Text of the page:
The Phillies made it through Wednesday’s game against the Cardinals without a fan running onto the field for the first time in three nights. Deserving or undeserving, let’s chalk up some of the credit to their new stadium policies.
According to the Associated Press, via NBCSports.com, Philadelphia police officers will no longer be involved in the apprehension of fans that run onto the Citizens Bank Park field, unless completely necessary. It was a city cop who tased and arrested Steven Consalvi on Monday night. On Wednesday, his family issued an apology:
“Steve and his family wish to apologize to all
Philadelphia Phillies fans, the entire Philadelphia Phillies
organization, players, staff and security, as well as the Philadelphia
Police Department for what occurred that evening,” attorney Steven F.
O’Meara said in a statement. “His family hopes and prays that people will
understand that teenagers do impulsive things. This
young man has never been in trouble before and has learned a valuable
The Phillies also established a new fine for fans that enter the field of play: $2500. We can only hope that puts a stop to the attention-seekers. Or, as the Consalvi family likes to call them, “impulsive teenagers.”
Oft-injured pitcher Josh Johnson is retiring from baseball, ESPN’s Jerry Crasnick is reporting.
Johnson, 32, hasn’t pitched in the majors since 2013. The right-hander underwent his third Tommy John surgery in September 2015 but wasn’t able to bounce back.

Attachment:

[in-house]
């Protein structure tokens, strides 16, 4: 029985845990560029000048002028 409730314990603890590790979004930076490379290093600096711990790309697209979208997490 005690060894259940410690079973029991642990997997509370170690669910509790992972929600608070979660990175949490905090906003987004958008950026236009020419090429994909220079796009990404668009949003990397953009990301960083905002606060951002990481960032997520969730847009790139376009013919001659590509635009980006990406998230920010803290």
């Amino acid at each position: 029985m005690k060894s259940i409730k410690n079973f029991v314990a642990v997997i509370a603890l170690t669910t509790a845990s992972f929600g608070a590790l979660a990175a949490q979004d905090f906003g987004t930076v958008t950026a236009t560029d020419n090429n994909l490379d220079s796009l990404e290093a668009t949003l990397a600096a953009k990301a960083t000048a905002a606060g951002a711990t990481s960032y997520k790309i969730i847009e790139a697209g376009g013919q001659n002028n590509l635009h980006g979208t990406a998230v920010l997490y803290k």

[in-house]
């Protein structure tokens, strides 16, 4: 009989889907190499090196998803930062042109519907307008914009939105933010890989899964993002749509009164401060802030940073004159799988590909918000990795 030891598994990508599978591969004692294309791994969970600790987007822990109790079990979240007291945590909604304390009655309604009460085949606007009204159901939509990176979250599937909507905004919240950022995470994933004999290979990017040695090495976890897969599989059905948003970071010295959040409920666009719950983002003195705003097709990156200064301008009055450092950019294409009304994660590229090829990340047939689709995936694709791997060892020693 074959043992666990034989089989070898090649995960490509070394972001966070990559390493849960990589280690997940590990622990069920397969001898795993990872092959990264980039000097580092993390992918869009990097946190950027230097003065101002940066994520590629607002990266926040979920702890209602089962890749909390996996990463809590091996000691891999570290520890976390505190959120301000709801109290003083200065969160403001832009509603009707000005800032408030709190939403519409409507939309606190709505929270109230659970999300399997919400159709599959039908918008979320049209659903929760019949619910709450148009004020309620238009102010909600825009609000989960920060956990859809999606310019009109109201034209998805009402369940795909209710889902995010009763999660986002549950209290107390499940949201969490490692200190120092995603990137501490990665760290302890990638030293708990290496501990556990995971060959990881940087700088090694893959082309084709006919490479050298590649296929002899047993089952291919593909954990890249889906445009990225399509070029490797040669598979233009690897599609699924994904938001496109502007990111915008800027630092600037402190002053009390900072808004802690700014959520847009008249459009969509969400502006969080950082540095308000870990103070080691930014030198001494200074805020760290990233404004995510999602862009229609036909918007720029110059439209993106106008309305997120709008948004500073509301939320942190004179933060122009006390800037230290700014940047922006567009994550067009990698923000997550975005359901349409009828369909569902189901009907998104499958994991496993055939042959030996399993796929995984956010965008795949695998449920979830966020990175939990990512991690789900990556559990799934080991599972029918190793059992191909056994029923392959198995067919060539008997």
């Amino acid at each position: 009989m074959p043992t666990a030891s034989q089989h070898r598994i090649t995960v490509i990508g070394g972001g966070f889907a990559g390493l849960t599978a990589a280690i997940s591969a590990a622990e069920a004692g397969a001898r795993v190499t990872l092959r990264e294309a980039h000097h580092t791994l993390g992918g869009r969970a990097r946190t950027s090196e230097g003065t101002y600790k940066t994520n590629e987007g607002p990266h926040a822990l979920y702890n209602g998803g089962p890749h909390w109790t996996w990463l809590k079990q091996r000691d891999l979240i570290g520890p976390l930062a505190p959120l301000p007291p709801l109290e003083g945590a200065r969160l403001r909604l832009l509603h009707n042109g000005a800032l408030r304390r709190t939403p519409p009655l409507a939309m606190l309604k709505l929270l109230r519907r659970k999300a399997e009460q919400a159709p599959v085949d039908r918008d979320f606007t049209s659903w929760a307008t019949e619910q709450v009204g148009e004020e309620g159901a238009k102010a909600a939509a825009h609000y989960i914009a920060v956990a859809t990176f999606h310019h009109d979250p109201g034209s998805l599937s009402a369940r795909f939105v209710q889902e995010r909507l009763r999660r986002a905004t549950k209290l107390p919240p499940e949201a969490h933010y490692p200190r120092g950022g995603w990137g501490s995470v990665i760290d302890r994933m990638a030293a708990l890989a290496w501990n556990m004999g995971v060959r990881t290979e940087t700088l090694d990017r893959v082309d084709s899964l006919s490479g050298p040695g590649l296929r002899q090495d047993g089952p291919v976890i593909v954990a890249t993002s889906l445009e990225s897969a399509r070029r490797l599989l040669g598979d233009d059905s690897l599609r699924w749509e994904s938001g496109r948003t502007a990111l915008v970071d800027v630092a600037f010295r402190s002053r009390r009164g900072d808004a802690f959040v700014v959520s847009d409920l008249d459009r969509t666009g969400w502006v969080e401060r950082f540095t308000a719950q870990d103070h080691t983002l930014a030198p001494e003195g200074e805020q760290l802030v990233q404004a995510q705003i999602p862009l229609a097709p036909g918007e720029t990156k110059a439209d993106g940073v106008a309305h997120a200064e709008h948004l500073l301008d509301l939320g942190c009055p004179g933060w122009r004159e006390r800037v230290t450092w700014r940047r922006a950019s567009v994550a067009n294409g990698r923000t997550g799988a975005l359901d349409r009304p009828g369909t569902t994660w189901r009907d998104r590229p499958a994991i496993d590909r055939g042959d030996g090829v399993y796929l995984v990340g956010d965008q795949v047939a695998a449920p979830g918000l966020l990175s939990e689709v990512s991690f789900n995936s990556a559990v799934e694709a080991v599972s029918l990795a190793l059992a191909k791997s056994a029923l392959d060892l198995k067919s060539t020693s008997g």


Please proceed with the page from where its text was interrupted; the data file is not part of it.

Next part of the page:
Johnson spent most of his career with the Marlins, but also pitched for the Blue Jays in the big leagues, as well as the Padres in the minors. He retires with a career 3.40 ERA, 915 strikeouts across 998 innings in the majors, and two All-Star nominations. Johnson led the National League with a 2.30 ERA in 2010, finishing fifth in NL Cy Young Award balloting. One wonders what he could have accomplished if he was able to stay healthy.
The Angels are nearing a multi-year deal with free agent third baseman Luis Valbuena, Jeff Fletcher of the Orange County Register reports. It’s believed to be a two-year contract with a third-year option.
Valbuena, 31, hit .260/.357/.459 with 13 home runs and 40 RBI in 342 plate appearances in 2016. He missed most of the second half with a hamstring injury, for which he underwent surgery in late August.
Valbuena has played a majority of his career at third base, but also has extensive experience at second base and has racked up innings at first base and shortstop as well. He won’t play every day for the Angels, as Yunel Escobar lays claim to third base and C.J. Cron first base, but he will give them flexibility and a left-handed bat off the bench.